An under-funded agency could land two rovers successfully on Mars and operate them for years to conduct research, but humanitarian response to a predicted hurricane utilizing the largest standing military on earth is too complicated? Fuck that.

And fuck this guy — I don’t even know who this pasty slack-handed suit is, but he can take his lies and shove them sideways. The storm did NOT cause you and your co-workers to be idiots and liars, boy.

~ 0 ~

Call to Action: Congress continues to work on bills regardless of the tragedy in Las Vegas or the growing catastophic death toll in Puerto Rico. Your efforts helped kill the last ACA repeal attempt formerly known as Graham-Cassidy. These are our next challenges.

CHIP expired at midnight Saturday night. Congress left for the weekend allowing health care funding for 9 million American children to expire. Not much better than President Cheeto going golfing while ignoring Puerto Rico. Call your representatives and demand CHIP funding be addressed immediately. Script for the Wyden-Hatch bipartisan CHIP bill here — note also you may need to call your state officials as well.

Net Neutrality is back on the bubble. FCC chair Ajit Pai has consistently attacked it throughout his brief tenure, sucking up to the telecom industry while ignoring the public’s best interests. Call your representatives and demand net neutrality be assured by voting NO on another five-year term for Pai as chair. Script for your call here. VOTE IS SCHEDULED TODAY — HURRY. Get a leg on this before AT&T persuades the Supreme Court to wade in.

Guns on schedule this week: a bill to approve the sale of gun silencers. Las Vegas’s mass shooting last night should be proof enough that “hearing protection” for shooters is the last thing Congress should worry about. The bill also allows the sale of armor-piercing ammunition. Hell, no. Script for your House rep, and script for your Senators.

A vote to make abortion illegal at 20 weeks on tap tomorrow. No. No freaking way. You may not like abortion, but read this piece — imagine the emotional and physical horror for a woman and her family as she is forced by law to carry a non-viable fetus to term. This decision should be between her, her partner, and her doctor. Make the call.

Congress’ switchboard number is (202) 224-3121. Don’t be like the guy in the White House when you can see action is needed.

28 replies
  1. SpaceLifeForm says:

    The U.S. Citizens of Puerto Rico, if they could vote for U.S. Offices, and if they could vote for repubicans, then things may have been different.

    But since they can not vote for republicans, the indifference demostrated by #UnfitForOffice should not surprise.

    • Rayne says:

      I don’t buy for a second that statehood status determined outcome. US response to Haiti’s and Japan’s earthquakes are just two examples, and they were disasters that couldn’t be forecast. Clearly the executive office has the resources to respond appropriately without statehood.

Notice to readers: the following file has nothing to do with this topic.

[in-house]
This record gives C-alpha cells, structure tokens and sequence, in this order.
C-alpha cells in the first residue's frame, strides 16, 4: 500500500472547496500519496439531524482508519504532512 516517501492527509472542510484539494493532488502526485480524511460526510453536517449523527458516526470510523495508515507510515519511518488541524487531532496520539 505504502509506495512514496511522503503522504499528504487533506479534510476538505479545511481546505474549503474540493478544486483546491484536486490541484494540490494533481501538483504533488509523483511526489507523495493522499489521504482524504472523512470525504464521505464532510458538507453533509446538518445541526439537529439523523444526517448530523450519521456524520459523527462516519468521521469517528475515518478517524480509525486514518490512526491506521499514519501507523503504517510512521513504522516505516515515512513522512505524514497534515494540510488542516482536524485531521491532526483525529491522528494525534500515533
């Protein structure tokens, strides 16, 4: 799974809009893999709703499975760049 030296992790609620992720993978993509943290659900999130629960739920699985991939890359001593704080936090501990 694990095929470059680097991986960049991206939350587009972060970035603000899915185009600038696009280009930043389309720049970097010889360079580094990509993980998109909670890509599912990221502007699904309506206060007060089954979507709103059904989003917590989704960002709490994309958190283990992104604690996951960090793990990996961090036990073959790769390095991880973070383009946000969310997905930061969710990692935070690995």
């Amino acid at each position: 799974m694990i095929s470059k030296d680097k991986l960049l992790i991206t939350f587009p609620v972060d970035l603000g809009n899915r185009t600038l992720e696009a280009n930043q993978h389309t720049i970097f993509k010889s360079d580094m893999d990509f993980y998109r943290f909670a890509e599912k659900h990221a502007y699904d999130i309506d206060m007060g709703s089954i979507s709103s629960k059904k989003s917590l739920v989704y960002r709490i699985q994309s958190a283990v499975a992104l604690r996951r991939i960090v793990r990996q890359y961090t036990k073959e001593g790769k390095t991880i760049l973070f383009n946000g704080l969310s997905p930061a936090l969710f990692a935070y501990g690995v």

The problem is Trump. Even if he’s pissing on PR out of pique because of his failed golf course, the problem is still him, enabled by GOP members of Congress who in turn are slaves to their billionaire masters.

      Which is why Trump doesn’t want photographs of his visit to PR tomorrow, but is making a point of appearing in Las Vegas on Wednesday — scene of an unnatural, man-made crisis, and home to billionaire GOP donor Adelson.

      • SpaceLifeForm says:

        OK. I’ll go with your reasoning.

        Trump is just an dumbass that can not do his fucking job. Truly #UnfitForOffice

  2. orionATL says:

    either planning for the aid puerto rico and the virgin islands would unquestionably need after maria was ignored by the whitehouse or it was slow-walked by the whitehouse.

    the premier response, a dod response, was unquestionably slow. why?

    why? lots of possibilities but a likely one is that puerto ricans cannot affect a politician’ s career very much:


    another is the kind of stereotype that rich republicans like trump would learn over their lifetimes – to sum up, hispanics as an inferior group of people.

    i realize there is a strong inclination to use words like “racist” and “racism” in situations like this, but i am less fond of those words because their casual overuse comes to blunt our emotional response to what most certainly are slights and harm based on ethnic stereotypes.

    • Rayne says:

      1) Pretty sure the military was waiting for POTUS to get off his goddamned golf slacks BEFORE landfall and set response in motion. This is why we’re seeing leaks and why nobody wants to answer questions on the record about when Golfboy was briefed and what recommendations he received.

      2) Again, as I told SPL, Golfboy’s response has nothing to do with political power like that conferred by statehood. It has everything to do with the person responsible for setting motion in action — to be blunt, an unethical narcissistic lardass chose to do nothing because there was nothing in it for him personally. He’s a malignancy.

      3) And RACISM certainly has something to do with this, beginning with PR’s colonization. You claim PR’s political status (or lack thereof) is to blame, and yet you can’t see that PR has lesser political status because it’s populated by persons of minority ethnic status? RACISM is how Trump gets away with deliberately ignoring PR leading up to and a week after the hurricane; it’s what keeps the GOP from bothering itself to hold him accountable.

      It’s a one-two punch: a long-corrupt, always-selfish dirtbag chooses to do nothing (or worse), and a racist, misogynist system of governance bolsters him. All that’s left is to count the bodies until the people finally have enough of this crap.

      • orionATL says: